Family Law With A Personal Touch In The Chicago Area Since 1978
Dividing Small Businesses In Divorce
When emotions drive each party’s sense of entitlement, costly litigation is a certainty. However, the following tips can help parties properly value a business, determine how it should be divided in divorce and avoid further acrimony over their rightful share.
First and foremost, it is important to understand the difference between a business as “property” as opposed to “income.” A business labeled as property (such as a rental property) is subject to Illinois’ asset division laws and will be divided as such. A business known for its income (such as a doctor’s private practice) will invariably lead to spousal maintenance payments based on the revenue produced by the business. Some businesses may be considered both “property” and “income.” In these instances, the two must be separated to avoid double dipping (i.e., dividing the business and then paying maintenance based on the income from it).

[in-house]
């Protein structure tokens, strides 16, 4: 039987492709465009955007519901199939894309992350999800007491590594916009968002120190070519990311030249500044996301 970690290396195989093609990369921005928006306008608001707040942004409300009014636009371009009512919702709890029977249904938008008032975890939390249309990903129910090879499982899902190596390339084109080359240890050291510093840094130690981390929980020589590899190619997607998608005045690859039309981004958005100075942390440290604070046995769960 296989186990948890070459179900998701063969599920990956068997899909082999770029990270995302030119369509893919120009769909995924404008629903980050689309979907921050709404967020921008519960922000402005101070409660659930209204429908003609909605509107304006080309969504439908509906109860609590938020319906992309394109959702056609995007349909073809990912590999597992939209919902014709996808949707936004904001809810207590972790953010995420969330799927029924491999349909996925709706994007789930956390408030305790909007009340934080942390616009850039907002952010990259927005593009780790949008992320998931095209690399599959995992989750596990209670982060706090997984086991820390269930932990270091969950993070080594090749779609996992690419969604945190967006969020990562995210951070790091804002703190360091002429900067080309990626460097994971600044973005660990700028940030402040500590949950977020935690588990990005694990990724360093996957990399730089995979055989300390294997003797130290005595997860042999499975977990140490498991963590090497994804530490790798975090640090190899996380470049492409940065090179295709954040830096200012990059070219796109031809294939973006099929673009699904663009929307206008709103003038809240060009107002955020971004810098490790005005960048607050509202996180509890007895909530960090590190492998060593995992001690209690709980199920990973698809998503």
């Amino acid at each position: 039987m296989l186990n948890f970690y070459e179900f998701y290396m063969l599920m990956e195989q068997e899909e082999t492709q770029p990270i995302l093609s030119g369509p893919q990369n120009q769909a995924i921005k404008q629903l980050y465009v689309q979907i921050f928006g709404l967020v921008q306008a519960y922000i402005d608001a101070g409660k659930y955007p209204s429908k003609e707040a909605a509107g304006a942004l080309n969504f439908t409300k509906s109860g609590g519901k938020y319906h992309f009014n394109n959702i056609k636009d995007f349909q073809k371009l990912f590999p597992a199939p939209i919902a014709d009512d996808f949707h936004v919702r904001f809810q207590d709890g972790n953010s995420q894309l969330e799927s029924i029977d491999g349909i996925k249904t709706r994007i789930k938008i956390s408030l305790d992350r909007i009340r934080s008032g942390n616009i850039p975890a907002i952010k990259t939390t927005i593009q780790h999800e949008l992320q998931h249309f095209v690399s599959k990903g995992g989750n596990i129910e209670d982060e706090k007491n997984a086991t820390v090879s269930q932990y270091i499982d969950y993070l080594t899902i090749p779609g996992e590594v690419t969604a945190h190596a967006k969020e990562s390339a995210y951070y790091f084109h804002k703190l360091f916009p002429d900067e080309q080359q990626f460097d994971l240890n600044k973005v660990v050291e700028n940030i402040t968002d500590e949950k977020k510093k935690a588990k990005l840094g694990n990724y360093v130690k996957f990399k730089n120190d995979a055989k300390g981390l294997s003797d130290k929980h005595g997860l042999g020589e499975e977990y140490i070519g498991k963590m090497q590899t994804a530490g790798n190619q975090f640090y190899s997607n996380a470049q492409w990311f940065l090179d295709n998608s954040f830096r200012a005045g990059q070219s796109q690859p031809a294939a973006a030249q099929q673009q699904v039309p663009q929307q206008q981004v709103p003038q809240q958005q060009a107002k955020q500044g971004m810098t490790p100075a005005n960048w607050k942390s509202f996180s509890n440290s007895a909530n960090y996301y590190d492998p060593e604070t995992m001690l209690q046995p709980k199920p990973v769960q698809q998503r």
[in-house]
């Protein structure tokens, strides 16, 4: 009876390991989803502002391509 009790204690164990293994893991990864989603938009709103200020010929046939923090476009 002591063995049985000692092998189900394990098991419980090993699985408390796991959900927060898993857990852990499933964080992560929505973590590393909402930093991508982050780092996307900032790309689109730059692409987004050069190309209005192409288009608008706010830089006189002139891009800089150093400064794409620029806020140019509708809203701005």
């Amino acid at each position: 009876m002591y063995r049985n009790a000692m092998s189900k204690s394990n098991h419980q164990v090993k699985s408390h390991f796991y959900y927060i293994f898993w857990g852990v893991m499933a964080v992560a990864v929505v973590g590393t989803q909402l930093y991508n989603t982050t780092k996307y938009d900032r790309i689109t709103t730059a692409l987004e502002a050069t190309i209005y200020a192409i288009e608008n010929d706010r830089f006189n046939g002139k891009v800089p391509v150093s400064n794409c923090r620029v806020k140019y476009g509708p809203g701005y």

Also, finding the valuation method appropriate for your business is critical. The fair market value method assesses a business’ worth by determining what it would sell for on the open market. Essentially, a valuation is reached by comparing values of similar businesses or comparable sales. Some businesses are valued through the capitalization of earnings method, which considers the business’ prospective rate of return, its history of earnings and the risks involved. Regardless of the method used, the higher the business value, the more each party stands to receive.
Ultimately, dividing a small business can be a very complicated process. An Illinois divorce attorney with a business background can advise you on what method would be appropriate for your business.